Some salespeople argue that there is no way to know what problems, challenges, or obstacles a client might have before speaking to them. This misguided belief often comes from training, and it indicates the salesperson may be One-Down. While some find it difficult to accept, the truth is that you should know where your client has problems and needs better results—without even asking.

Imagine you schedule a meeting with your dream client. You walk into their office and begin asking them questions about their problems. Your prospective client tells you they have three problems they need help with. The first problem they mention is that their company is growing and they need a larger parking lot to accommodate their employees. The second problem is that Jimmy in accounting has a bad attitude and he is making the rest of his team miserable. The third problem is that your contact’s expensive desk has been scarred by his laptop, and he doesn't believe it can be repaired.

If these are not the problems you want to hear about, it's because they are not the problems you are able to address. This means you have a good sense of what problems your prospective clients experience and the areas where you can help them improve their results.

man on a discovery call

The Evolution of the Discovery Call

The One-Down salesperson needs to hear the client identify their own problems so the salesperson can pivot to their solution. They ask about the client’s problems like a doctor asks about a patient’s pain. But, unlike a doctor, as a salesperson, you solve an incredibly narrow range of problems. The One-Down salesperson gets into this position because the traditional approach to discovery is built on the idea that you must extract information from your clients—especially about the client's problem.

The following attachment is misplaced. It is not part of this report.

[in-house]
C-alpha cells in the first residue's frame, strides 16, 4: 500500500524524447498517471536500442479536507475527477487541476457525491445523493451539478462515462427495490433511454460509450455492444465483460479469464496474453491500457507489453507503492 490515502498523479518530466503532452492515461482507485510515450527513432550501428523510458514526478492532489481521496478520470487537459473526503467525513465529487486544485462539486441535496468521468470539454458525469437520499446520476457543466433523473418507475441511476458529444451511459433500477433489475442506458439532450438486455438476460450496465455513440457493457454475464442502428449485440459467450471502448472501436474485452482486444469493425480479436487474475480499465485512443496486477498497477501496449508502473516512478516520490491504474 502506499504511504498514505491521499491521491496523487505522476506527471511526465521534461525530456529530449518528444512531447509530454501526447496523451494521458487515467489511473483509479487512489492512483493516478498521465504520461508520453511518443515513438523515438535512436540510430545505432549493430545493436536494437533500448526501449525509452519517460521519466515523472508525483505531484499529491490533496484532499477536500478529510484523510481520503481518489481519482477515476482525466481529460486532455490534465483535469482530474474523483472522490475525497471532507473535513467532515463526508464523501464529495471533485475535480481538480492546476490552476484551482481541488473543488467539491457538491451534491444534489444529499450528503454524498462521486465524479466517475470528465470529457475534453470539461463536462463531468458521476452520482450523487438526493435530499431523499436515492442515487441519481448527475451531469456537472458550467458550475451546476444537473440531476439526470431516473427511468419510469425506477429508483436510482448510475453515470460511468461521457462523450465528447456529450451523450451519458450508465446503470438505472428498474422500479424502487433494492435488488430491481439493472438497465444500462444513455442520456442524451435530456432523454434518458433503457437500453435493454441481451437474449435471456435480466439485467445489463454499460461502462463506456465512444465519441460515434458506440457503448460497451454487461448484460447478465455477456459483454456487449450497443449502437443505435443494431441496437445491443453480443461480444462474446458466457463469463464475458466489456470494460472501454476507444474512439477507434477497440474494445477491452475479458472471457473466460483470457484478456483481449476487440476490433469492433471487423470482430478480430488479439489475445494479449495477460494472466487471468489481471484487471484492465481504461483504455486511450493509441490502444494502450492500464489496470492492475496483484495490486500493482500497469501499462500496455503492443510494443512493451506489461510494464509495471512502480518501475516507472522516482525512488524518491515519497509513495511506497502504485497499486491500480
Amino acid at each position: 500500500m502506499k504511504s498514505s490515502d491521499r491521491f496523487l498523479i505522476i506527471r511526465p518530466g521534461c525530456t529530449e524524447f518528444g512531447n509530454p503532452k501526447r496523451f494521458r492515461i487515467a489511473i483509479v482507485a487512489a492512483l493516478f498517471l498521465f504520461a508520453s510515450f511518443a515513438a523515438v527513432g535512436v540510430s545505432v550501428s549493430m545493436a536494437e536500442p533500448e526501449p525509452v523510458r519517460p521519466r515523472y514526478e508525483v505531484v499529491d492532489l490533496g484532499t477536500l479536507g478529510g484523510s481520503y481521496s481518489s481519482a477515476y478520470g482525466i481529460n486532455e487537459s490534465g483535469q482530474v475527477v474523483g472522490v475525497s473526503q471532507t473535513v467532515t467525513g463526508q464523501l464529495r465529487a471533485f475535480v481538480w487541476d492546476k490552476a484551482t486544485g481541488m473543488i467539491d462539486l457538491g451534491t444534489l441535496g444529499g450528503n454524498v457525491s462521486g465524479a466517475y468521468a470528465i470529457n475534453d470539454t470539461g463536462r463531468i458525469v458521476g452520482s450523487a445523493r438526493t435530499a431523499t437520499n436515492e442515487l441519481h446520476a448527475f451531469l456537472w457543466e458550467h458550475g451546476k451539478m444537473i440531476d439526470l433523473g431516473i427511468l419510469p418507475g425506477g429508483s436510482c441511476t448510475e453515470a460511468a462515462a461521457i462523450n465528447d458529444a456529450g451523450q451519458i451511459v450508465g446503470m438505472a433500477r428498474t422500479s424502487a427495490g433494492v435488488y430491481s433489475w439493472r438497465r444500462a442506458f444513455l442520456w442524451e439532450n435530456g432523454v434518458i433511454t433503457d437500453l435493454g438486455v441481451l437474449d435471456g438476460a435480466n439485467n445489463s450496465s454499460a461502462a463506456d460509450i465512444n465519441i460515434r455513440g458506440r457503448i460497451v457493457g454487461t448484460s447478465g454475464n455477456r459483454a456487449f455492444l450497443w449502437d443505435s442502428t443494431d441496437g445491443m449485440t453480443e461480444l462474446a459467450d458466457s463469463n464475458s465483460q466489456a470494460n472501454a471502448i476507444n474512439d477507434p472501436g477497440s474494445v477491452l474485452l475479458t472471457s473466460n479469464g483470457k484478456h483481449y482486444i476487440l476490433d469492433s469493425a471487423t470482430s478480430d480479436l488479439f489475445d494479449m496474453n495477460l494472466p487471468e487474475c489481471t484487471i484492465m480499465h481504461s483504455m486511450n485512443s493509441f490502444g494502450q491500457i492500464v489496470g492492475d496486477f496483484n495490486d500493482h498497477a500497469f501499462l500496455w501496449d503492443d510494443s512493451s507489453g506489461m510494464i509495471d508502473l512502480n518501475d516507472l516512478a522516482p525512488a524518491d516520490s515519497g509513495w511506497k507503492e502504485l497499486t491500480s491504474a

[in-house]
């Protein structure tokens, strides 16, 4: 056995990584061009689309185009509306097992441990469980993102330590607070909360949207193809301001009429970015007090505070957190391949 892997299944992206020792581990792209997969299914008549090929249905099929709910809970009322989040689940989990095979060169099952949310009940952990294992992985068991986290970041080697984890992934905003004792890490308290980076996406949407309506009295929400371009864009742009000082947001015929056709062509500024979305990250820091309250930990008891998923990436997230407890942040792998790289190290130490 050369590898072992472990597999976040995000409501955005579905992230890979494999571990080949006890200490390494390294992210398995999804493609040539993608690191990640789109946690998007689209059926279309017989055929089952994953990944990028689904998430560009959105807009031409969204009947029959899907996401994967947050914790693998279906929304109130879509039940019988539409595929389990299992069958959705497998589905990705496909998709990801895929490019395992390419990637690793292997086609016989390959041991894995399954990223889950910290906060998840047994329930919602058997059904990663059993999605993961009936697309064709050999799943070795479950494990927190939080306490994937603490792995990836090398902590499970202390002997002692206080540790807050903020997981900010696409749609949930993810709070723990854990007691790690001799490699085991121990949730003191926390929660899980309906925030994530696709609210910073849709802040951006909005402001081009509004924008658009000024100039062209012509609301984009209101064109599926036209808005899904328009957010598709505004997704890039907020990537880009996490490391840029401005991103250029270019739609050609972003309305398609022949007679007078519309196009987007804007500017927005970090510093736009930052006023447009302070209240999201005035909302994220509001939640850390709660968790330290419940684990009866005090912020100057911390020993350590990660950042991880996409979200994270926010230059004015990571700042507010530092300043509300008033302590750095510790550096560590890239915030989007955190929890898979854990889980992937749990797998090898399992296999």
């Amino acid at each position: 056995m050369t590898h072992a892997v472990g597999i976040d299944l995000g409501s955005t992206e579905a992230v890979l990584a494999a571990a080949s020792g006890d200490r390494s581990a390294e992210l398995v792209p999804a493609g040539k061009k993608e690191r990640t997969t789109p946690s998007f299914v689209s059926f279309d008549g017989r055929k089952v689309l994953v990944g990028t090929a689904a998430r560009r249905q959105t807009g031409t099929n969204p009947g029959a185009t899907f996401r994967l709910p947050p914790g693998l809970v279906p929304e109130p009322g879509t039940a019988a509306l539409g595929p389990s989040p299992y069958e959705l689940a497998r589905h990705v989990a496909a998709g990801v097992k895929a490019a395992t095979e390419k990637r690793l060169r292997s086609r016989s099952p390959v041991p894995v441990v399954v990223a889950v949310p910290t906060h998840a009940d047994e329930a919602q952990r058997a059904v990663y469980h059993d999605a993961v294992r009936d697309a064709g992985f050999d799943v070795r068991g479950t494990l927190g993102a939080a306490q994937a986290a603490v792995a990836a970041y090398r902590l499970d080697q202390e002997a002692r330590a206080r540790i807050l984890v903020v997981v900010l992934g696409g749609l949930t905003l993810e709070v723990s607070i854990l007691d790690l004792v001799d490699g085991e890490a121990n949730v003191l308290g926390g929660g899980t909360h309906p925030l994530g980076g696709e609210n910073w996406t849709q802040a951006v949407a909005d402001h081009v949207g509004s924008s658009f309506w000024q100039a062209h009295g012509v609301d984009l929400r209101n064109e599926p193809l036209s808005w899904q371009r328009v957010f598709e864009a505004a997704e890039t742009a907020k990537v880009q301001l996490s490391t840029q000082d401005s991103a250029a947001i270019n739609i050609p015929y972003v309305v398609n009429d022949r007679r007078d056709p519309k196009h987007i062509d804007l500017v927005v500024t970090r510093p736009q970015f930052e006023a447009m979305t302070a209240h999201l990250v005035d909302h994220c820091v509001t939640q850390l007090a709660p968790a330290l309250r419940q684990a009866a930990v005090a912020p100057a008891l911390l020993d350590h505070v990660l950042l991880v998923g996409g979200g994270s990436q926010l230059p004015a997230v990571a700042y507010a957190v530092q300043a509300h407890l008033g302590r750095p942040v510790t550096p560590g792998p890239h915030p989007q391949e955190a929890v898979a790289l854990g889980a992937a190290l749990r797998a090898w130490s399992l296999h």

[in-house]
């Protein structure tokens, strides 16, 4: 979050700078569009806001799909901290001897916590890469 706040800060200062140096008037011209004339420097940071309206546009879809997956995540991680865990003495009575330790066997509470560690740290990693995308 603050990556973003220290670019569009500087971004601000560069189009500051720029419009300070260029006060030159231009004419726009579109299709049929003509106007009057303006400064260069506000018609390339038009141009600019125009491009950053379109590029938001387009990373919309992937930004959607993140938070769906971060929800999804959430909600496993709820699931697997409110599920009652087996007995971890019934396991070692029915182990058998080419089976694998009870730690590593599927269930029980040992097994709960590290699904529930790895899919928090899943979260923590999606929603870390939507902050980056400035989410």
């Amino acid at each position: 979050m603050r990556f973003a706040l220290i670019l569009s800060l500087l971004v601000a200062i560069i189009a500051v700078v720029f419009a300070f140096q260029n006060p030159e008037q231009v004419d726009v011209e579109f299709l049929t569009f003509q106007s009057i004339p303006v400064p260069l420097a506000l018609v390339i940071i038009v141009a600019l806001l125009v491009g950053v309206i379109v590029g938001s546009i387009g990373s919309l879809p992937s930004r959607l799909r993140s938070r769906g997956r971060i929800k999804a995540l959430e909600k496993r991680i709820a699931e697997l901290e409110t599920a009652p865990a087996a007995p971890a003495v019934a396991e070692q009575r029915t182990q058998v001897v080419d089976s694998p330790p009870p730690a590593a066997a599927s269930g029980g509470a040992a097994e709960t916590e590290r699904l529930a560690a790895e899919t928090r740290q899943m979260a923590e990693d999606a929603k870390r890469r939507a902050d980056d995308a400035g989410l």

It is incredibly important to ask your clients questions to acquire the information you need to be able to help them improve their results. But that is only one of the reasons you might ask your clients questions. The other reason you ask your clients questions is to teach them something about themselves. One of the evolutionary changes in sales is that your clients need to better understand their environment and how best to address the systemic problems and challenges, some of which may be unknown to them.

When you ask a client a question and they respond with, "That's a great question," it means you have just taught them something about themselves and their business—something that creates more value for the client than interrogating them using the same approach as every other salesperson that sat in the chair you now occupy.

asian businesswoman leading a meeting

Teaching Clients Why They Have Problems

Everything you say and every question you ask in a discovery call either creates value for your client, or it creates anti-value. Your client is measuring the value you create for them, judging you on all kinds of things like your credibility, how well you understand their business, and whether or not you are the right person to help them improve their results. Most of all, they are determining whether or not you are the best person to provide them with advice and recommendations.